President Obama and his energy team are testing the waters on crude oil exports.

With statements like, “it is under consideration” and “the nature of the oil we’re producing may not be well matched to our current refinery capacity,” they very much appear to be on the right track.

The reality is that the oil the U.S. produces does not match its refining capacity, and the reason the administration is testing the waters is because overturning the 40-year ban on exports would bring American voters the lower gasoline prices, more jobs and stable global environment that they want. Updating an old policy can be a hard slog, but this is one worth pursuing.

For American consumers, there is no question: Technological advancements mean better products, updated policies and enhanced benefits to daily lives. A recent IHS study outlined specific benefits, estimating that “lifting the ban would support an average of 394,000 new jobs annually and reduce gasoline prices by an annual average of 8 cents per gallon.”

When it comes to energy, we've come a long way from original drilling techniques. By updating energy-related technology -- such as high-tech metallurgy, horizontal drilling and geophysical tools like gamma ray and resistivity meters - we have enabled the U.S. to reach abundant energy resources and reap huge economic benefits.

Policy developments have to catch up with these new realities. This means an update to the outdated ban on crude energy exports. Modernizing energy export policies will improve America’s energy security as well as that of its citizens.

The export ban of 1975 was implemented in response to the oil embargo of 1973 and in an era of scarce resources, steadily rising oil demand and increasing oil import dependence. All three of these factors have changed dramatically. Consumer response to the embargo lacked a sufficient demand or supply response therefore the only pressure relief valve was price. As a result, during the 1970s, the United States and other large oil-consuming nations suffered through recessions while petroleum-exporting countries benefited from the quadrupling of crude oil prices.

During the past five years, there has been a large shift. The U.S. energy sector is now a leading contributor to job growth domestically. As a result of our energy boom, the U.S. will soon replace Russia as the world's largest oil and gas producer. Continuing this trend will require policies that support investments in U.S. oil and natural gas output. More supply on the global market adds diversity of supply and a cushion against disrupted supply in places like Iran and Libya. Increased supply could put downward pressure on energy prices and undermine the power of our adversaries.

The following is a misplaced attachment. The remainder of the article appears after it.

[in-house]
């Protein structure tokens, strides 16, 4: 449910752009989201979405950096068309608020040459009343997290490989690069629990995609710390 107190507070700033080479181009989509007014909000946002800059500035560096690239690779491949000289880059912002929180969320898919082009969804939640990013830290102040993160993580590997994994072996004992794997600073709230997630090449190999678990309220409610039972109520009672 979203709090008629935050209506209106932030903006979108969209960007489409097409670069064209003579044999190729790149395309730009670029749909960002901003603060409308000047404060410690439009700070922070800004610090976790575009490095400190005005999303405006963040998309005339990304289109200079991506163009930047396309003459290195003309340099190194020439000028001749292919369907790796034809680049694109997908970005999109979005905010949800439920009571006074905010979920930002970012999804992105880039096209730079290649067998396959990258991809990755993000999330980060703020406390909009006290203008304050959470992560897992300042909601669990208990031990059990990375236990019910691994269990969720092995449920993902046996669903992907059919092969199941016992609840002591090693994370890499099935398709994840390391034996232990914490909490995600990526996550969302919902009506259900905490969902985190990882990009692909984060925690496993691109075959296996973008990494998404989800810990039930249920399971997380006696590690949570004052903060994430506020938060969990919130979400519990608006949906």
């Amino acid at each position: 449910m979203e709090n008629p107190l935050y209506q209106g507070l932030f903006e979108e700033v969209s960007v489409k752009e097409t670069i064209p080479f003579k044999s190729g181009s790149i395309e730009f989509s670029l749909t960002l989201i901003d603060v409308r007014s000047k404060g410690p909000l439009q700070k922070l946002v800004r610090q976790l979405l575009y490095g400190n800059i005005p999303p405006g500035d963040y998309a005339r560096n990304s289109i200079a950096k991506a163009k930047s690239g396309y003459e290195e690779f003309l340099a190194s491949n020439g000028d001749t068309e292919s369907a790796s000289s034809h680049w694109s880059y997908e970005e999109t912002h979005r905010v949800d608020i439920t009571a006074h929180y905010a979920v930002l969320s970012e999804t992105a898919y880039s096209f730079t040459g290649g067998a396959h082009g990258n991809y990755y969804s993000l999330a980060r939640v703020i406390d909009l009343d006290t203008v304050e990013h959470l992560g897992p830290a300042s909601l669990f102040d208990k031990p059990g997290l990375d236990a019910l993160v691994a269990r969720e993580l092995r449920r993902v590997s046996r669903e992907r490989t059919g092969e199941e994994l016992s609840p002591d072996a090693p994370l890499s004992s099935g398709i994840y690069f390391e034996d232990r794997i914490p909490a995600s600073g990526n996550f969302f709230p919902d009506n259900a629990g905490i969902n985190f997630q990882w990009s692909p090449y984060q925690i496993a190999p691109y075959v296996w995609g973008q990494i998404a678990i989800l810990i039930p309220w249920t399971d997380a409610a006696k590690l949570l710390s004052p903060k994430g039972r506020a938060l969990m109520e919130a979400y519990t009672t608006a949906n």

Among the 10 things you should know about oil exports recently cited by my colleagues at CSIS are lower domestic prices due to stable supplies and fewer price spikes that will result from global spare capacity. The list also highlights the importance of free trade for crude oil -- not just refined oil.

The reality is that many of America’s refineries need imported oil to operate most efficiently because they are built to refine lower-cost heavy crude produced in other countries. The vast majority of newly produced oil in the United States is high-quality, high-value light oil that would contribute to economic efficiently and the U.S. balance of trade by being exported.

Continuing the ban on crude oil exports will ultimately lead to less investment in U.S. oil production and harm our energy security and global oil market diversity. Such an approach will not improve the nation's economics or security. What will support American jobs and energy security is permitting domestically produced light oil, which is surplus to domestic demand, to be exported.

Improving the trade balance in this way benefits Americans. From a purely volumetric perspective, making additional barrels available to global oil markets anywhere in the world is good for consumers. New supplies increase competition, putting downward pressure on prices. Crude oil costs account for the greatest proportion of gasoline prices, so, all things being equal, a reduction in crude costs should lower price, not the reverse.

Crude oil exports will add a cushion to mitigate disruptions within the global market, supporting lower prices at home for U.S. citizens and increased energy security.

It's time for the president and Congress to also move out of the 1970s and modernize our energy policies to allow crude exports to benefit Americans.

Guy Caruso is currently a senior adviser at the Center for Strategic International Studies and a former administrator for the Energy Information Administration.

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